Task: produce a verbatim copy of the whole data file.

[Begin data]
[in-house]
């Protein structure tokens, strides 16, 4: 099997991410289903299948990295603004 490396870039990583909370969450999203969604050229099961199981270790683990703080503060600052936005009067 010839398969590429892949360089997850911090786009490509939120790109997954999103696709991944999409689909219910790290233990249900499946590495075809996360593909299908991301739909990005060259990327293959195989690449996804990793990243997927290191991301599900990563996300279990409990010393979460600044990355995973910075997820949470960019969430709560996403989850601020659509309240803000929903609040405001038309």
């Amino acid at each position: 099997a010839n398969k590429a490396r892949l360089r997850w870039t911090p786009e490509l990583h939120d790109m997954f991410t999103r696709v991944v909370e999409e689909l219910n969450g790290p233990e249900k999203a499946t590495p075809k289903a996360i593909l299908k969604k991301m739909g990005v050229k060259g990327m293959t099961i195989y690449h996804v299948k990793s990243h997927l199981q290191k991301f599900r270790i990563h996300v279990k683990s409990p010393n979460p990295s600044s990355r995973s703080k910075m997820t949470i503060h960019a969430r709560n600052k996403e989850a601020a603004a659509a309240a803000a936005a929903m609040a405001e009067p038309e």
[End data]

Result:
[in-house]
């Protein structure tokens, strides 16, 4: 099997991410289903299948990295603004 490396870039990583909370969450999203969604050229099961199981270790683990703080503060600052936005009067 010839398969590429892949360089997850911090786009490509939120790109997954999103696709991944999409689909219910790290233990249900499946590495075809996360593909299908991301739909990005060259990327293959195989690449996804990793990243997927290191991301599900990563996300279990409990010393979460600044990355995973910075997820949470960019969430709560996403989850601020659509309240803000929903609040405001038309």
């Amino acid at each position: 099997a010839n398969k590429a490396r892949l360089r997850w870039t911090p786009e490509l990583h939120d790109m997954f991410t999103r696709v991944v909370e999409e689909l219910n969450g790290p233990e249900k999203a499946t590495p075809k289903a996360i593909l299908k969604k991301m739909g990005v050229k060259g990327m293959t099961i195989y690449h996804v299948k990793s990243h997927l199981q290191k991301f599900r270790i990563h996300v279990k683990s409990p010393n979460p990295s600044s990355r995973s703080k910075m997820t949470i503060h960019a969430r709560n600052k996403e989850a601020a603004a659509a309240a803000a936005a929903m609040a405001e009067p038309e």